DVI vs VGA

DVI
VGA

VGA and DVI connectors are used to transmit video from a source (like a computer or tablet) to a display device (like a monitor, TV or projector). The main difference between VGA and DVI is in the way the video signals travel. VGA connectors and cables carry analog signals while DVI can carry both analog and digital. DVI is newer and offers better, sharper display compared to VGA. You can easily tell them apart because VGA connectors (and ports) are blue while DVI connectors are white.

Comparison chart

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DVI

User Rating (117):
DVI

VGA

User Rating (78):
VGA
Stands For Digital Visual Interface Video Graphics Array
General Specification Hot pluggable, External, Digital video signal, 29 Pins Not hot pluggable, RGB video signal, 15 Pins
Signal through cables There are three types of cables:- DVI-A: Analog only DVI-D: Digital only DVI-I: Digital and Analog. Analog
Compatibility Can convert to other standards like HDMI and VGAs. VGA to DVI and VGA to HDMI converters available.
Display Cleaner, faster, more precise display with hardware that supports it properly. The maximum resolution claimed for a VGA connector is 2053 x 1536, however due to signal conversions and the influence of electrical noises the output is not comparable.

Contents: DVI vs VGA

DVI and VGA connectors for Apple products
DVI and VGA connectors for Apple products

edit Quality of the signal

DVI offers a higher quality signal compared to VGA. The difference is especially noticeable at higher resolutions. The video quality is a factor of the mechanism of operation and the length and quality of the cable.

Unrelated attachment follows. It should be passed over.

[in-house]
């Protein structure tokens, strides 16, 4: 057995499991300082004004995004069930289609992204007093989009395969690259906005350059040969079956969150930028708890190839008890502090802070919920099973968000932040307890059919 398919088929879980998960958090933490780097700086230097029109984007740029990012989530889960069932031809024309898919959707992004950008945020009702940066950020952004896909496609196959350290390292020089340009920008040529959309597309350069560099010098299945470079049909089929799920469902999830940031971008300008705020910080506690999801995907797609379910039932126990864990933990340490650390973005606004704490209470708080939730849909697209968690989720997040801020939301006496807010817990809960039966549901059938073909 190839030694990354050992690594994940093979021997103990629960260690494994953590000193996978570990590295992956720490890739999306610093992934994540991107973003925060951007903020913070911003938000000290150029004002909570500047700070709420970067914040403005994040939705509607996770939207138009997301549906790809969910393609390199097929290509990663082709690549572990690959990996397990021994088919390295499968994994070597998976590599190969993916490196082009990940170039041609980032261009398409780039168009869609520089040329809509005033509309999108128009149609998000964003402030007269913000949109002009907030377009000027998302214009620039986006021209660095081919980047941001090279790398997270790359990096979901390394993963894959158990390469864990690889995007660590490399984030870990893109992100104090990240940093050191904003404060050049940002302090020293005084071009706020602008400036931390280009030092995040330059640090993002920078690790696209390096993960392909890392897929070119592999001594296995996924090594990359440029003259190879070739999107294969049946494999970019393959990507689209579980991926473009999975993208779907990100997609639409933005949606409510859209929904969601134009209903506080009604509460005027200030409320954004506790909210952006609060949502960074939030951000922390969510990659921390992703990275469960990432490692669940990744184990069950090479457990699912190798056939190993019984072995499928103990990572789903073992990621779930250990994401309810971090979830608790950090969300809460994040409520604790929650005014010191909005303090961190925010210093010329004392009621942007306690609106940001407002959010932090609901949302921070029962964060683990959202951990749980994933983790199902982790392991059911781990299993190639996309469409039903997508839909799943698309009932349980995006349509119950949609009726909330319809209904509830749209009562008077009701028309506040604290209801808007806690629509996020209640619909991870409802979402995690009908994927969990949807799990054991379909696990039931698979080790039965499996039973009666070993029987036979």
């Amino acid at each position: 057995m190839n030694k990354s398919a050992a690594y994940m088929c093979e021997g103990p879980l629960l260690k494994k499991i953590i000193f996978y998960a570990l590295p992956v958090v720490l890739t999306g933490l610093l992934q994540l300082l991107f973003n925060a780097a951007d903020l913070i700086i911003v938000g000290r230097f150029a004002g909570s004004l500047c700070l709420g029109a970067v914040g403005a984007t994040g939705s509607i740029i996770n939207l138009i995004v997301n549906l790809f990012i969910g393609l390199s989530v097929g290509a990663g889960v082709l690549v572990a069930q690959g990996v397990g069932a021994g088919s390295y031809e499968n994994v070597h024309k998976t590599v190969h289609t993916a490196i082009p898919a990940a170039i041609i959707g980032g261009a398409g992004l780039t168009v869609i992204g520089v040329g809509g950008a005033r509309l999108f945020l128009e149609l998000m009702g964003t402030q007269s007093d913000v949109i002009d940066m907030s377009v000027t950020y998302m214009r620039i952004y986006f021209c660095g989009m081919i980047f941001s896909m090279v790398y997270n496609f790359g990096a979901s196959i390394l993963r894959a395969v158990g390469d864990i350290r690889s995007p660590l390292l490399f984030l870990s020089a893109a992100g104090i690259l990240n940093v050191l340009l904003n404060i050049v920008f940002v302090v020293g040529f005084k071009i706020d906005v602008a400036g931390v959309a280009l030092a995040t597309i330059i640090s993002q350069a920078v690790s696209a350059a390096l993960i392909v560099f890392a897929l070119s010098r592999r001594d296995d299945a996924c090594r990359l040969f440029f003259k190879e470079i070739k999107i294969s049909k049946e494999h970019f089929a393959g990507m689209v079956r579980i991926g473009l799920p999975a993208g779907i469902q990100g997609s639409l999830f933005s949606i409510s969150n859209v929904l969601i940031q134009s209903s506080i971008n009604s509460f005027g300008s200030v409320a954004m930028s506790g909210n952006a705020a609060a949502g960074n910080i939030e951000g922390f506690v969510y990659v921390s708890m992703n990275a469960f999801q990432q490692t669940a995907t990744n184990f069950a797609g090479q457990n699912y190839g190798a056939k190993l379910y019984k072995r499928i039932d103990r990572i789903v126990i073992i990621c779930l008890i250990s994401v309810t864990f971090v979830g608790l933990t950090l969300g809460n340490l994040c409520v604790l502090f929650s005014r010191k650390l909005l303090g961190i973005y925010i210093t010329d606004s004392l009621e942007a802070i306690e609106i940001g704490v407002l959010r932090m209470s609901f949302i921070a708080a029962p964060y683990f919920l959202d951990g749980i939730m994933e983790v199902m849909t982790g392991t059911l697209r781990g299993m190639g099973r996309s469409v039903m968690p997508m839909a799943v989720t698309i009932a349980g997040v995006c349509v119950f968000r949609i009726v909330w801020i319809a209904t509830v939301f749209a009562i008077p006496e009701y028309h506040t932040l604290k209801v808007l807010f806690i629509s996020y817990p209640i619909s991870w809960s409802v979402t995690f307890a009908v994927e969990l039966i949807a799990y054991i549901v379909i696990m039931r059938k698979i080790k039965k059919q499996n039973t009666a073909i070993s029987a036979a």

edit Mechanism of operation

From a user's point of view, both connectors work in the same way: devices have female ports and the connector cables have male endpoints. The signal is transmitted from the source device via the port to the connector cable and the desitnation, which is a display device.

VGA connectors transmit analog signals. The digital video signal received from the source is converted to analog to be transmitted via the cable. If the display device is an old CRT (Cathode Ray Tube) monitor, it accepts an analog signal. However, most display devices are now digital; so they convert the VGA connector's analog signal back to digital. This converstion from digital to analog and back results in a degadation of video quality for VGA connectors.